I find myself wanting to linger here in the democracy of these words, of Robin’s words, which is, now that I think of it, a kind of bridge, or let’s say, bridging, as in the bridging that has woven itself in and out my attention, here in relation to sundry cleavages and gaps. Whatever the shores such a bridging brings together (not the least of which are the shores of the phonemes which are the constitution of the sense of this), Hart Crane reminds us of the marvel of the flight, the bridging, itself:
Through the bound cable strands, the arching path
Upward, veering with light, the flight of strings,—
Taut miles of shuttling moonlight syncopate
The whispered rush, telepathy of wires.
Up the index of night, granite and steel—
Transparent meshes—fleckless the gleaming staves—
Sibylline voices flicker, waveringly stream
As though a god were issue of these strings . . . .
This coming together of flight and song and their issue in that last suggestive “as though . . .” brings us then squarely into Robin’s exody, that moment in “Image-Nation 24” that both closes and opens, and delivers us to “Image-Nation 25”, which is also called exody, and throughout which the eyes of the image of the wandering jew follow us, “into corners—to the end of the boxcar parlour—even into the brilliance of reading under the library table”. We are caught in the gaze that Jew—and those others, out of Egypt and heading home—till we find ourselves already there, in the movement itself. “The coming only is sacred,” Emerson says, locating something called the new as that on which we found (find) our selves, where that is understood as common and the self is always further.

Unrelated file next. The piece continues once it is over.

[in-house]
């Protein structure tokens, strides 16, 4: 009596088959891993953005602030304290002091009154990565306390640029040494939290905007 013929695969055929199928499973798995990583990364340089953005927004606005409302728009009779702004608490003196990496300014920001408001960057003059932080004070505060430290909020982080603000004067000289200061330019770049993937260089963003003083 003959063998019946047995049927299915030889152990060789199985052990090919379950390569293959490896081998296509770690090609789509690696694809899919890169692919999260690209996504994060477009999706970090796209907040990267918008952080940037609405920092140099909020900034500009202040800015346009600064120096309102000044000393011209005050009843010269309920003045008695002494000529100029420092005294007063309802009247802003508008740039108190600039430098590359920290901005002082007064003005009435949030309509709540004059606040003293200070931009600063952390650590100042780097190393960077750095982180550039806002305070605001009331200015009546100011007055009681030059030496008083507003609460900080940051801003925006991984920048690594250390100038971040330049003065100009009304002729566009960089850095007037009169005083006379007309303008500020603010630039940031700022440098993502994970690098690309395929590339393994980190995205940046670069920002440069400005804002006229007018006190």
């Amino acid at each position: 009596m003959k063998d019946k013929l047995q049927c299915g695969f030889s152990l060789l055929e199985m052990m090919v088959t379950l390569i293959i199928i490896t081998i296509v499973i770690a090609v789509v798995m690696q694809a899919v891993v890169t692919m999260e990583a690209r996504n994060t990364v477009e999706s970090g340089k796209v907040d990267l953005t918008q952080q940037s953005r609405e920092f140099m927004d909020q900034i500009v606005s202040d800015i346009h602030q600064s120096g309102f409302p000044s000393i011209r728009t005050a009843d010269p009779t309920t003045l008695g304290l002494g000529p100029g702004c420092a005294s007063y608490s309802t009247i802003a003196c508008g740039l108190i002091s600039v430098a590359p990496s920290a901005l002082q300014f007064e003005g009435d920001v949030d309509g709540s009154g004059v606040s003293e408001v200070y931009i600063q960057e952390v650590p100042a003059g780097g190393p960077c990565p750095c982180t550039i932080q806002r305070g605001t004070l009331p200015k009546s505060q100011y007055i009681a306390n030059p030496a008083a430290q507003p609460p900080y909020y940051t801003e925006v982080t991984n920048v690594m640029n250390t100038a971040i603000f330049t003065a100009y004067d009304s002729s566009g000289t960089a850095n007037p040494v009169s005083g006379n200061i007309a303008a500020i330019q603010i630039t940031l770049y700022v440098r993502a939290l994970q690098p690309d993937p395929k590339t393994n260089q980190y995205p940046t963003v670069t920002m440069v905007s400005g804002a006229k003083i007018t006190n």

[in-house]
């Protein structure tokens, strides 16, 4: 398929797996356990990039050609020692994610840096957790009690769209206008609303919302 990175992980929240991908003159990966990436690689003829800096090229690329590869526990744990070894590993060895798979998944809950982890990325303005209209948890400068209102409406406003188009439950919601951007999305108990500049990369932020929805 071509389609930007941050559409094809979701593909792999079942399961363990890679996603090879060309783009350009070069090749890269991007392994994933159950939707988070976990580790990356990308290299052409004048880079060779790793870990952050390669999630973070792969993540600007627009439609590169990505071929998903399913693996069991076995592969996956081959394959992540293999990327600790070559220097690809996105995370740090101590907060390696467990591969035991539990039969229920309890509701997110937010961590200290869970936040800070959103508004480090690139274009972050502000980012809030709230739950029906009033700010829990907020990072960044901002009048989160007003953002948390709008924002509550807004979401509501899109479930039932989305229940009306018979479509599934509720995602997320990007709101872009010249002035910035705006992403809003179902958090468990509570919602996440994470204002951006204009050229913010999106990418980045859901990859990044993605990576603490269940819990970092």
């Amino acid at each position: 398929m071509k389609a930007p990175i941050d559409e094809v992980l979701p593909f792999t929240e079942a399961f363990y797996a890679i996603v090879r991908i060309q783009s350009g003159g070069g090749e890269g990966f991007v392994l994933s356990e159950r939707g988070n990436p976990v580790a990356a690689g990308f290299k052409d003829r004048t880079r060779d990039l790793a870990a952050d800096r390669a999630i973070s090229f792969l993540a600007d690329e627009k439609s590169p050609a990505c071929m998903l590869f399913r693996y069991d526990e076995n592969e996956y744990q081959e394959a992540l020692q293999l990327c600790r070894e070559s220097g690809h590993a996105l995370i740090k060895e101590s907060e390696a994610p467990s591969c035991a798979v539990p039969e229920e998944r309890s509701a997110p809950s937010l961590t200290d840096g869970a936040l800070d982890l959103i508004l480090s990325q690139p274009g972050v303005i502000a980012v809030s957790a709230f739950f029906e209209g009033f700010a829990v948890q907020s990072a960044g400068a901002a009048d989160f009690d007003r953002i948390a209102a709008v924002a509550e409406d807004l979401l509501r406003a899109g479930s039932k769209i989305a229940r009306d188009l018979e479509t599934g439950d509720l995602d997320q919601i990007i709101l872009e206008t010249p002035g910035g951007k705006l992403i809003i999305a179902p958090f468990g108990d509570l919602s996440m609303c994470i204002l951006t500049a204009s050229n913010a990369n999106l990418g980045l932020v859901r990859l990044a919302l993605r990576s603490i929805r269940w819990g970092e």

If that exody resonates with the sound of feet shuffling in ancient dust, in it we can also hear a stitching together of songs, an echo of the art of the rhapsode, which returns me to that intersection of form and act where I’m caught in the words: movement, abandonment, new and the filiating kinetic of the entanglement of mind, language, world. I think especially here of that turn in Robin’s work which makes itself felt in the rushing of the breath through these endless lines, in the opening up of the syntax of this common speech into the distances of the high plains of the common heart. I could invoke Ovid here, as Robin often does, and the transformations of his carmen perpetuum, or the “quick darting breath” in Robin’s own early poem “Herons”, where “the snake / changes its skin out of honesty.” In any case, it’s not simply singing as celebration, though that’s here, too, but singing as knowing, where all the issues touched on all too briefly in these last minutes, are glimpsed, or overheard, in the rising of the human voice out of the depths of a life and into the brilliant air where we follow it.